When you think "BBQ in Lockhart," you think Kreuz & Smitty's - but a lot of people swear by Black's. And when you think "taco trailer on South 1st St.," you think Torchy's - but there's also Izzoz Tacos, which opened in December of 2008 in the same parking lot that the first Torchy's used to be in. Izzoz has since moved its 42-foot trailer (bigger than some restaurant kitchens!) farther south, down to the corner of W. Monroe. But it's all still one big taco neighborhood. "A lot of people said 'you’re f’in crazy - why would you open up a taco trailer right across from Torchy's?,'" says Izzoz manager Adam Winters. "But we felt like we could compete. Other than the fried "avo," [avocado],  I don’t know if there’s too many similarities between our tacos and theirs." Now run by Winters and his wife, Jessica Galindo-Winters, Izzoz was originally started by Jessica's brother John Galindo, a professional chef whose resume includes stints at Wimberley's Cedar Grove Steakhouse, North at the Domain and Red House Pizzeria (he's now working for Texas A&M, having recently relocated to College Station with his girlfriend). The Galindo family's history with food in Austin goes back 50 years. They ran a restaurant called Casa Loma at E. 7th St. and Lydia; more recently they had a place of the same name in Wimberley.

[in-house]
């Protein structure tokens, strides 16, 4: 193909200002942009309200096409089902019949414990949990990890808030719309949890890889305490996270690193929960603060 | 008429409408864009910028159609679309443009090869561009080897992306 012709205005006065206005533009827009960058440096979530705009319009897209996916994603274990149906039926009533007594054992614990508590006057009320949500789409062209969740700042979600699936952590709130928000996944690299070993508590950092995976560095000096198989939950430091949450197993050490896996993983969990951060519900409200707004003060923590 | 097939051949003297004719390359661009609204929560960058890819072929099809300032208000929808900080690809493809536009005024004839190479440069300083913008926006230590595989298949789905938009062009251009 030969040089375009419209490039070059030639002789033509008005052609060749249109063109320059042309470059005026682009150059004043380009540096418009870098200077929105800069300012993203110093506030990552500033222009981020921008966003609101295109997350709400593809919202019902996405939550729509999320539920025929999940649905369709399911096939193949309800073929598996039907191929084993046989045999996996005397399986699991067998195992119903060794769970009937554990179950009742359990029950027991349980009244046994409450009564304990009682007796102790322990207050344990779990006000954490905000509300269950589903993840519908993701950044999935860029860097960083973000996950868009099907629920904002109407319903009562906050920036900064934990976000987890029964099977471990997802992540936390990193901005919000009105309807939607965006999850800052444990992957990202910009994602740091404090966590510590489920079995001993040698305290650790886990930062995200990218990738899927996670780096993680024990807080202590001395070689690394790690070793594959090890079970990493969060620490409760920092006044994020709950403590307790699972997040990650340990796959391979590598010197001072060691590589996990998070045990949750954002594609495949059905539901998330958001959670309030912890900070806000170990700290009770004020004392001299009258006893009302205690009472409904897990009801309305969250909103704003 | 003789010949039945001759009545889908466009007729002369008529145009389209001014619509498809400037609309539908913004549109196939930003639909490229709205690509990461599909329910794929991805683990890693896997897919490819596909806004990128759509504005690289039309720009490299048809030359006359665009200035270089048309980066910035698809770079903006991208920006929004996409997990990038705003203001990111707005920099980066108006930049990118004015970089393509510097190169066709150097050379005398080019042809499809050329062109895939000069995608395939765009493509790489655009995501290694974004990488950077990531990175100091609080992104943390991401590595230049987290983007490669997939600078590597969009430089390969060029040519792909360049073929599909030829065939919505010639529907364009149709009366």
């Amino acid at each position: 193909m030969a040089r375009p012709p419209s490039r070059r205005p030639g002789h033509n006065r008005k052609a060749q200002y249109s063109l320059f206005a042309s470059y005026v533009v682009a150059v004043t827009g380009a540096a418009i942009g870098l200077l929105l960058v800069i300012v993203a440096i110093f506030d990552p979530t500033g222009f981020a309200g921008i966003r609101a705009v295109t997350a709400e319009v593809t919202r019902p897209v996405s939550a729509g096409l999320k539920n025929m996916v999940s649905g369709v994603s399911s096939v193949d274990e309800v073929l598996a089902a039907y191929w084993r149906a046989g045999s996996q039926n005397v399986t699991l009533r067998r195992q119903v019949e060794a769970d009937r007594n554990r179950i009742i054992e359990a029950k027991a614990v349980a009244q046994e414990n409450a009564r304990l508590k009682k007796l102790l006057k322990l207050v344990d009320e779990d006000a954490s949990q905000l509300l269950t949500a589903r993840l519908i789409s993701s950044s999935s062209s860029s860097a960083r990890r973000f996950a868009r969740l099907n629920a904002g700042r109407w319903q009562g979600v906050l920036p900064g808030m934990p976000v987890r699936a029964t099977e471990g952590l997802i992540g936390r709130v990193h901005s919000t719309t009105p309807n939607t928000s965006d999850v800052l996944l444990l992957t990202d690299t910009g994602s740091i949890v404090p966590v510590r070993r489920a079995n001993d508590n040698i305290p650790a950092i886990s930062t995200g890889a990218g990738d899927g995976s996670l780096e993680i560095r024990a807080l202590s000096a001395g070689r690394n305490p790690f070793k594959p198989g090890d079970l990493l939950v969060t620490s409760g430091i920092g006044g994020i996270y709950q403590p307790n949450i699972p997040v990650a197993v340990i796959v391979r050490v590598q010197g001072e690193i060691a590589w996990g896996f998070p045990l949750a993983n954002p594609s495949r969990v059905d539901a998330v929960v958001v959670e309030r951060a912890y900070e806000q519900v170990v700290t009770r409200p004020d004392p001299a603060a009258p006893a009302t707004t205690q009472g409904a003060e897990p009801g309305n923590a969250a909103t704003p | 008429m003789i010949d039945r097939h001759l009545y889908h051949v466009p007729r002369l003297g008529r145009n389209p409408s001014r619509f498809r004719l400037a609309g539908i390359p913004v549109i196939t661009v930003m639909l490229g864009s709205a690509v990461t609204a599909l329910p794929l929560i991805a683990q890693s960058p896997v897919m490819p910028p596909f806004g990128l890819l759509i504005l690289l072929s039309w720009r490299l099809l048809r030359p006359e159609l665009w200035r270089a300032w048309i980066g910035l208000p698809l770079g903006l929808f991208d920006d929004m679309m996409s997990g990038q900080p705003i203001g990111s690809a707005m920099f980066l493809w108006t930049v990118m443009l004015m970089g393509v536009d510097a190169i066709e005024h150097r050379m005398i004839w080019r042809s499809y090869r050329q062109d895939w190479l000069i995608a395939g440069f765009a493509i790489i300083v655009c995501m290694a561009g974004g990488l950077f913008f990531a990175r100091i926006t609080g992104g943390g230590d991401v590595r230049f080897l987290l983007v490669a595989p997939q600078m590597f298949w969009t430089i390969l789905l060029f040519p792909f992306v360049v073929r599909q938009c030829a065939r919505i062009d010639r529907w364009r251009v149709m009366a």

Street Food

Feb 1, 2011 By Layne Lynch-- DUPE

At a time when trailer food is all the rage, a few Austin restaurateurs are making the shift from mobile to brick and mortar—and lovin’ it.

Trailer Thursday: Sushi A-Go-Go

Jun 17, 2010 By Megan Giller

I braved a sushi trailer in June and lived to tell about it. Starting today, I’ll be posting a weekly Trailer Thursday edition of our Eat My Words blog to let you know which food trailers are toothsome and which are tasteless. For my initial foray, I picked one that…